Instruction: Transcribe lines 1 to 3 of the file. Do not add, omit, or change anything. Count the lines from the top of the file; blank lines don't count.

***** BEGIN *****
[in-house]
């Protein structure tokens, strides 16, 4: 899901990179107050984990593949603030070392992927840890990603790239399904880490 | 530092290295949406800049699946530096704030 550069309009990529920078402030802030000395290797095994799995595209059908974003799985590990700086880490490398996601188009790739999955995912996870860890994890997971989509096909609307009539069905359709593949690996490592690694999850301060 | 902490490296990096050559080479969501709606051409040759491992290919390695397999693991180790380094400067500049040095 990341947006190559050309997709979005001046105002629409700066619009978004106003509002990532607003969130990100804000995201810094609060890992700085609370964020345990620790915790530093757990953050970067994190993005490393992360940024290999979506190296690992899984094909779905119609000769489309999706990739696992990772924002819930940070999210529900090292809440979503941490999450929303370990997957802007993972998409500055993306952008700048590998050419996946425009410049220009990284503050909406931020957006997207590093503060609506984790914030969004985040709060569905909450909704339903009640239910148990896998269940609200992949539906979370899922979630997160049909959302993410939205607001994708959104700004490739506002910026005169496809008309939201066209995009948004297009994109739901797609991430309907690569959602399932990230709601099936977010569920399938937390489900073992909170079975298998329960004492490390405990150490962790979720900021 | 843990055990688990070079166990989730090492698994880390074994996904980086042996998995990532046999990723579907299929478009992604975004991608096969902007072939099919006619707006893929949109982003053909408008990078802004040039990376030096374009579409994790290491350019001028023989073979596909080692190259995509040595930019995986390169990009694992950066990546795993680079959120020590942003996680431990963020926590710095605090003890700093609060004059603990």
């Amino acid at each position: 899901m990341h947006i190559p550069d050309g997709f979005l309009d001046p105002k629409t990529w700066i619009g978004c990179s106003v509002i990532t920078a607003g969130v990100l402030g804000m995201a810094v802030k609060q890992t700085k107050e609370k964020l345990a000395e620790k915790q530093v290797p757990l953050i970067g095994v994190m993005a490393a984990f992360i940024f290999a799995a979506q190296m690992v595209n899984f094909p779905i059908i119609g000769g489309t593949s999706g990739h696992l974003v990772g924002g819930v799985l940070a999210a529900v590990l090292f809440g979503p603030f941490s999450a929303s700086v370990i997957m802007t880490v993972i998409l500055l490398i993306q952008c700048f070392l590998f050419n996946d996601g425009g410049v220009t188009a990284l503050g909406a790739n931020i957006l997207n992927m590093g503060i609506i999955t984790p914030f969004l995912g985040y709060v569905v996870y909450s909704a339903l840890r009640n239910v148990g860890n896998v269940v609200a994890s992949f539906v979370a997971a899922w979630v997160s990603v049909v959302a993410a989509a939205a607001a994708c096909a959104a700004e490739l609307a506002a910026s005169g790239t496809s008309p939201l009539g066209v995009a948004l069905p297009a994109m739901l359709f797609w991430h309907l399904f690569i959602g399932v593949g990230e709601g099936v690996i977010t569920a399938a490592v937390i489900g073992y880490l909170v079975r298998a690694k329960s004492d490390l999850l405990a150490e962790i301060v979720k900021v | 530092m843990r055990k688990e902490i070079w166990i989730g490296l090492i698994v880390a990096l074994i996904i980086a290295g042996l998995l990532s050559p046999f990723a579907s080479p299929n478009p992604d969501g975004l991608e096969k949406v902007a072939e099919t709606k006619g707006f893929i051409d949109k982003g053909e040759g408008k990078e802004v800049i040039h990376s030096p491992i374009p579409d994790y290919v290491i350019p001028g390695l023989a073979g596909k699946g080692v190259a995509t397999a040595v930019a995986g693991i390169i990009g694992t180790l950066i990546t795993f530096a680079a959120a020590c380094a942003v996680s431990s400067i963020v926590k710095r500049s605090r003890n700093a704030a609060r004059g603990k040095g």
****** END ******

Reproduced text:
[in-house]
């Protein structure tokens, strides 16, 4: 899901990179107050984990593949603030070392992927840890990603790239399904880490 | 530092290295949406800049699946530096704030 550069309009990529920078402030802030000395290797095994799995595209059908974003799985590990700086880490490398996601188009790739999955995912996870860890994890997971989509096909609307009539069905359709593949690996490592690694999850301060 | 902490490296990096050559080479969501709606051409040759491992290919390695397999693991180790380094400067500049040095 990341947006190559050309997709979005001046105002629409700066619009978004106003509002990532607003969130990100804000995201810094609060890992700085609370964020345990620790915790530093757990953050970067994190993005490393992360940024290999979506190296690992899984094909779905119609000769489309999706990739696992990772924002819930940070999210529900090292809440979503941490999450929303370990997957802007993972998409500055993306952008700048590998050419996946425009410049220009990284503050909406931020957006997207590093503060609506984790914030969004985040709060569905909450909704339903009640239910148990896998269940609200992949539906979370899922979630997160049909959302993410939205607001994708959104700004490739506002910026005169496809008309939201066209995009948004297009994109739901797609991430309907690569959602399932990230709601099936977010569920399938937390489900073992909170079975298998329960004492490390405990150490962790979720900021 | 843990055990688990070079166990989730090492698994880390074994996904980086042996998995990532046999990723579907299929478009992604975004991608096969902007072939099919006619707006893929949109982003053909408008990078802004040039990376030096374009579409994790290491350019001028023989073979596909080692190259995509040595930019995986390169990009694992950066990546795993680079959120020590942003996680431990963020926590710095605090003890700093609060004059603990």
């Amino acid at each position: 899901m990341h947006i190559p550069d050309g997709f979005l309009d001046p105002k629409t990529w700066i619009g978004c990179s106003v509002i990532t920078a607003g969130v990100l402030g804000m995201a810094v802030k609060q890992t700085k107050e609370k964020l345990a000395e620790k915790q530093v290797p757990l953050i970067g095994v994190m993005a490393a984990f992360i940024f290999a799995a979506q190296m690992v595209n899984f094909p779905i059908i119609g000769g489309t593949s999706g990739h696992l974003v990772g924002g819930v799985l940070a999210a529900v590990l090292f809440g979503p603030f941490s999450a929303s700086v370990i997957m802007t880490v993972i998409l500055l490398i993306q952008c700048f070392l590998f050419n996946d996601g425009g410049v220009t188009a990284l503050g909406a790739n931020i957006l997207n992927m590093g503060i609506i999955t984790p914030f969004l995912g985040y709060v569905v996870y909450s909704a339903l840890r009640n239910v148990g860890n896998v269940v609200a994890s992949f539906v979370a997971a899922w979630v997160s990603v049909v959302a993410a989509a939205a607001a994708c096909a959104a700004e490739l609307a506002a910026s005169g790239t496809s008309p939201l009539g066209v995009a948004l069905p297009a994109m739901l359709f797609w991430h309907l399904f690569i959602g399932v593949g990230e709601g099936v690996i977010t569920a399938a490592v937390i489900g073992y880490l909170v079975r298998a690694k329960s004492d490390l999850l405990a150490e962790i301060v979720k900021v | 530092m843990r055990k688990e902490i070079w166990i989730g490296l090492i698994v880390a990096l074994i996904i980086a290295g042996l998995l990532s050559p046999f990723a579907s080479p299929n478009p992604d969501g975004l991608e096969k949406v902007a072939e099919t709606k006619g707006f893929i051409d949109k982003g053909e040759g408008k990078e802004v800049i040039h990376s030096p491992i374009p579409d994790y290919v290491i350019p001028g390695l023989a073979g596909k699946g080692v190259a995509t397999a040595v930019a995986g693991i390169i990009g694992t180790l950066i990546t795993f530096a680079a959120a020590c380094a942003v996680s431990s400067i963020v926590k710095r500049s605090r003890n700093a704030a609060r004059g603990k040095g």